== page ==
How could I help Tom? I was reticent to simply give him more of the same things he’d tried dozens of times and found wanting. I didn’t want to just give him a pep talk and a Scripture, urge him to gird his loins to run the race, and offer accountability phone calls. What was he missing? What was happening in the other theaters of his life? Were there motives and patterns neither of us yet saw? What was going on in the days or hours before he stumbled? What about how he (mis)handled the days and weeks after a fall? Why did his whole approach to life seem like so much complicated machinery for managing moral failure? Why did his approach to the Christian life seem so dehumanized and depersonalized? His Christianity seemed like a big production, a lot of earnest effort at self-improvement. Why did his collection of truths and techniques never seem to warm up and invigorate the quality of his relationships with God and people? Is the centerpiece of the Christian life really an endless cycle of “I sin. I don’t sin. I sin. I don’t sin. I sin.” What were we missing?

“My Temper Tantrum at God”

I asked Tom to do a simple thing, attempting to gain a better sense of the overall terrain of his life: “Would you keep a log of when you are tempted?” I wanted to know what was going on when he struggled. When? Where? What had just happened? What did he do? What was he feeling? What was he thinking? If he resisted, how did he do it? If he fell, how did he react afterward? Did anything else correlate to sexual temptations?

Through all the ups and downs, Tom maintained a disarming sense of humor. He laughed at me and said, “I don’t need to keep a log. I already know the answer. I only fall on Friday or Saturday nights—usually Friday, since Saturday is right before Sunday.”

If you have any pastoral care genes in you, you light up at an answer like that. Repeated patterns always prove extremely revealing on inspection. I asked, “Why does sexual sin surface on Friday night? What’s going on with that?” He said, “I turn to pornography as my temper tantrum at God.”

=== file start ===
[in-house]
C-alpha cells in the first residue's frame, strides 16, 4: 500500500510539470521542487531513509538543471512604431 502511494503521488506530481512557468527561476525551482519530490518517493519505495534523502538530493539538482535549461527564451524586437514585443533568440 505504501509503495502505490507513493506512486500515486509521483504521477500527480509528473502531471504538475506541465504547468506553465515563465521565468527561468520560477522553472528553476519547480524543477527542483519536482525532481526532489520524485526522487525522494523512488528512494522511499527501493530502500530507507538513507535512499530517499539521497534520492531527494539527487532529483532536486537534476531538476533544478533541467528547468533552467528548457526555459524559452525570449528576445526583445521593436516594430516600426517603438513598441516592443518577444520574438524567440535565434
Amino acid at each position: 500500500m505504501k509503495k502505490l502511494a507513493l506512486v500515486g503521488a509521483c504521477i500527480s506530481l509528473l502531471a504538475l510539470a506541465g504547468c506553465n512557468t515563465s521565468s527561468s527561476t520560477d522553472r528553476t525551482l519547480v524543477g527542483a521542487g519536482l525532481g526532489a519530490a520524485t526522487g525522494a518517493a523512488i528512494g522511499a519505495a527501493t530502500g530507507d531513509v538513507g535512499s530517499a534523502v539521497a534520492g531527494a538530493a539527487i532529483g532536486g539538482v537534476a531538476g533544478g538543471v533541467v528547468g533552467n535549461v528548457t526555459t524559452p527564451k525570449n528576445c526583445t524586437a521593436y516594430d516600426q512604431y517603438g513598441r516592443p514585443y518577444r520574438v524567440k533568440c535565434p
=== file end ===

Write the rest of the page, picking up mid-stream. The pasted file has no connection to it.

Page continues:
Amazing! Look what we just found out: another movie was playing in a theater next door. Suddenly we were not only dealing with a couple of bad behaviors: viewing pornography and masturbating. We were dealing with anger at God that was driving those behaviors. What was that about?

A breakthrough—dealing with anger, or pride, or anxiety, or laziness—may have ripple effects that eventually help disarm the big bogeyman that has been hogging all the attention and earnest concern.

Tom went on to give a fuller picture: “I come home from work on Friday night, back to the apartment. I’m all alone. I imagine that all my single friends are out on dates, and my married friends are spending time with their wives. But I’m all alone in my apartment. I build up a good head of steam of self-pity. Then by nine or ten o’clock, I think, ‘You deserve a break today’—I even hear the little McDonald’s jingle in my head, and then sexual desires start to look really, really sweet. ‘God has cheated you. If only I had a girlfriend or a wife. I can’t stand how I feel. Why not feel good for a while? What does it matter anyway?’ Then I take the plunge into sin.”

Amazing, isn’t it? Pornography and masturbation had captured all the attention, generated all the guilt, defined the moment and act of “falling.” Let’s call that screening room 1. But then we also heard about anger at God that preceded and legitimated sexual sin: screening room 2. We heard about hours of low-grade self-pity, grumbling, and envious fantasies about his friends and fellow workers: a matinee performance in screening room 3. We heard Tom name the original desire that led to self-pity, to anger at God, and finally to sexual lust: “God owes me a wife. I need, want, demand a woman to love me.” That was playing in screening room 4, an unobtrusive G-rated film, seemingly no problem at all. It was a classic nonsexual lust of the flesh that Tom had never viewed as problematic. In fact, in his mind, it was practically a promise from God: “Psalm 37:4: ‘Delight yourself in the Lord, and he’ll give you the desires of your heart.’ If I do my part, God should do his part and give me a wife.”